No. 1 - Sunway Bhd & Best in Qualitative Attributes
SUNWAY BHD takes number one spot in The Edge Top Property Developers Awards this year, for the first time. It also won the Best in Qualitative Attributes Award.
Despite a slowdown in the property market, Sunway has had a strong 2013, posting a net profit of RM1.50 billion for its financial year ended Dec 31, 2013, an impressive increase from the RM438.83 million posted in the previous financial year.
Sunway’s first-half financial year 2014 ended June 30, net profit grew by 9.82% to RM286.52 million from RM260.9 million a year ago on the back of RM2.23 billion revenue.
The company recorded sales of RM628 million in 1H2014, an increase of 28% y-o-y, with unbilled sales of RM2.4 billion. This puts Sunway on track to achieve its sales target of RM1.8 billion this financial year ending Dec 31, 2014.
Its launches in the past 12 months have done well. The Citrine office suites, in the 1,800-acre Sunway Iskandar development in Johor, have sold out despite declining buyer sentiment for the Iskandar region due to concerns about oversupply. Citrine has a gross development value of RM73 million, while Sunway Iskandar has a GDV of RM30 billion.
Sunway has 3,400 acres of undeveloped landbank with an estimated GDV of RM50 billion. Sixty-one percent of its landbank is in Johor, 21% in the Klang Valley, 7% in Penang, 4% in Singapore and 3% in China.
Sunway also has a property investment portfolio. Its most recent completion is the 600,000 sq ft The Pinnacle in Sunway Resort City, which is projected to be 80% tenanted by year-end. In the pipeline are the RM500 million Sunway Pyramid 3 hotel and mall extension and the RM1.6 billion Sunway Velocity shopping mall in Cheras, among others. Both developments are scheduled to be completed next year.
Joint managing directors of Sunway Bhd’s property division, Sarena Cheah and Ong Pang Yen, tell The Edge that the company is a unique developer with a ‘Build, Own, Manage’ business model and a property-construction collaboration. Describing Sunway as a ‘master community builder’, Cheah believes the company has correctly positioned itself in today’s crowded market. It has the expertise and experience to provide contemporary buyers a holistic package rather than a mere building.
Cheah and Ong share their thoughts on how Sunway differentiates itself from the competition to stay ahead.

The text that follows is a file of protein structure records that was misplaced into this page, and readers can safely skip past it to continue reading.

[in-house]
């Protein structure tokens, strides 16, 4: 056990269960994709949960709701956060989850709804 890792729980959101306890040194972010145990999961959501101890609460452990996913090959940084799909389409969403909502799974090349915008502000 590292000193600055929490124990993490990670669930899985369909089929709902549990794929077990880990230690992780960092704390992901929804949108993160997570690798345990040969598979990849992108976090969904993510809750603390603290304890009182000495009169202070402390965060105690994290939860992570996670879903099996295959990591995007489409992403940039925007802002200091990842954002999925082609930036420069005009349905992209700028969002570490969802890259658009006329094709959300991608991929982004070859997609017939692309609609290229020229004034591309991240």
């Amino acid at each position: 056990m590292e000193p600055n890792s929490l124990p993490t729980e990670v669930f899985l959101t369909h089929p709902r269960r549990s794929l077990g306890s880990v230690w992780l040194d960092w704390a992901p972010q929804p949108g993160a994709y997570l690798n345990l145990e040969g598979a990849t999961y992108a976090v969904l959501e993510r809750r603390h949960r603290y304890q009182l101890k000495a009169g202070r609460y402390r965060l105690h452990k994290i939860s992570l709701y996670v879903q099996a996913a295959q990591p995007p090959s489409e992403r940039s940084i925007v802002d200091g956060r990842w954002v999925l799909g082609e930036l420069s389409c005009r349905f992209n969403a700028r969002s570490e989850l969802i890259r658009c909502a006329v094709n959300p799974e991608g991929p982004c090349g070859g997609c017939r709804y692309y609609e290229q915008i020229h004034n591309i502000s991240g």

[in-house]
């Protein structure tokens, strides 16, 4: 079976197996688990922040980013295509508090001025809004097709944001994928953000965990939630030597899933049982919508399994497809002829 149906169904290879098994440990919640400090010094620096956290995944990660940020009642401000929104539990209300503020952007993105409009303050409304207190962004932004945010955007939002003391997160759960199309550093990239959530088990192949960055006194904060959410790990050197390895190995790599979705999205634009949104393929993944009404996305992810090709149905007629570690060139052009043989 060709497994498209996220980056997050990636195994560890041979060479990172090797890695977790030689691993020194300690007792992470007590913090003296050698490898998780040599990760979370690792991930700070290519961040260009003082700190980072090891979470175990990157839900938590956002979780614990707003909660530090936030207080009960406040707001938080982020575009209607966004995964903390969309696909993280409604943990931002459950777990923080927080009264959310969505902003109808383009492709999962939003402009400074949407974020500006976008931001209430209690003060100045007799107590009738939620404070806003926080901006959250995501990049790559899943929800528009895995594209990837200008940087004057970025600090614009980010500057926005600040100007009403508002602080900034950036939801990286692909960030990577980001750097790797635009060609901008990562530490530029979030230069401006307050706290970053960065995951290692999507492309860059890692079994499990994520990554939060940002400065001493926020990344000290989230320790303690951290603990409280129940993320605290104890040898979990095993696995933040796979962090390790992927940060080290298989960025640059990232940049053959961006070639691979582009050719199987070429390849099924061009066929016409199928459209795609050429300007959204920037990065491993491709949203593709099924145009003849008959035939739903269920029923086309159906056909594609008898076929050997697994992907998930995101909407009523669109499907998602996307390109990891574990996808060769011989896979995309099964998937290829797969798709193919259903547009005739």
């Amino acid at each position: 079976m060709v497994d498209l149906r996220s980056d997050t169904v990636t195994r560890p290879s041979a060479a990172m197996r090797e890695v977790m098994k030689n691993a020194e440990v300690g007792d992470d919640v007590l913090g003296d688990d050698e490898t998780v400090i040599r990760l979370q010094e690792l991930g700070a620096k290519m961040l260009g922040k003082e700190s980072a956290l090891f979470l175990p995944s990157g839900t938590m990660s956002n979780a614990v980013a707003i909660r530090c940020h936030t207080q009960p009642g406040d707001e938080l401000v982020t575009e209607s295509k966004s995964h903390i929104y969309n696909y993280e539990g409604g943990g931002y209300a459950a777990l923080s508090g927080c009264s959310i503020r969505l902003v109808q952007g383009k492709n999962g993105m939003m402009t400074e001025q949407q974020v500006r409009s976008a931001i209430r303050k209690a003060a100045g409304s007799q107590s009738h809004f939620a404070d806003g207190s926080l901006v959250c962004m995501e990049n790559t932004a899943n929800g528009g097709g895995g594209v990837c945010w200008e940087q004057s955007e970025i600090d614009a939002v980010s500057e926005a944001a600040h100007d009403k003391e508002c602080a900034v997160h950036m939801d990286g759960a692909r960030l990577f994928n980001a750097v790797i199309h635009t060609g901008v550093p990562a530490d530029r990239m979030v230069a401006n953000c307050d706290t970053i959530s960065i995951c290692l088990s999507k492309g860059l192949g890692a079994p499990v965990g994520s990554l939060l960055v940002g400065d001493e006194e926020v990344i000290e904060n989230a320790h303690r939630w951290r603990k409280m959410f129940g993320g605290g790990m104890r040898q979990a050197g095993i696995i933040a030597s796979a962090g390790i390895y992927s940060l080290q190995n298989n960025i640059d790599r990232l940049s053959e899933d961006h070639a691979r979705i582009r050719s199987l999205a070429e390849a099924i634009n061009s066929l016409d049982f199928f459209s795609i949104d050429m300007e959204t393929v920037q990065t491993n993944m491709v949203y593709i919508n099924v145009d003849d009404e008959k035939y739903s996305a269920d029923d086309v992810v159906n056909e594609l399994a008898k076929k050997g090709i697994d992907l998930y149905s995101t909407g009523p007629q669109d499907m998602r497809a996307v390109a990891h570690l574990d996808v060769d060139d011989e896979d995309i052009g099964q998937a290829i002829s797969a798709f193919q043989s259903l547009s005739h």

The Edge: What have the past 12 months been like for Sunway and what are its priorities now?
Sarena Cheah: It’s been an interesting period, with [Bank Negara introducing] cooling measures due to the overall concern over rising household debt, but it’s been quite a good year for Sunway due to our strong foundation and our people. All three of our business regions (central, north, south) achieved something in the tougher business environment. The central region had average sales figures of close to 80% for launches. In Ipoh, our bungalows Lakeside Mansions achieved a benchmark price of close to RM4 million. In Sunway Iskandar, Johor, we sold out our maiden launch of Citrine office suites.
Ong Pang Yen: Since Cheah and I took over as joint managing directors more than a year ago, we have fine-tuned the property-construction (prop-con) collaboration model and successfully implemented the ‘three gates and two audits’ system to deliver customer-centric, quality products and to ensure minimum wastage.
The ‘three gates’ relate to a design process not unlike that of Mitsui Fudosan Co Ltd, one of Japan’s leading property developers. Design efficiency ensures we can meet the increasing requirements of ever-more demanding customers.
Since January this year, we have embarked on two quality audits. One audit benchmarks quality standards such as Singapore’s Construction Quality Assessment System (Conquas); the other audit is on safety. We are also ISO 14000 certified. So, the ‘three gates, two audits’ system takes a leaf from The Edge Top Property Developers Awards’ five criteria.
What are your priorities now?
Cheah: One very important priority is to get the company Goods and Services Tax (GST)-ready ahead of its implementation next year.
Sunway has built a very strong brand as a master community builder to differentiate itself in an increasingly crowded market. We have different types of expertise in our group, from construction and property development to investment and real estate investment trusts (REIT). This strong foundation enables us to do a diverse yet integrated range of businesses.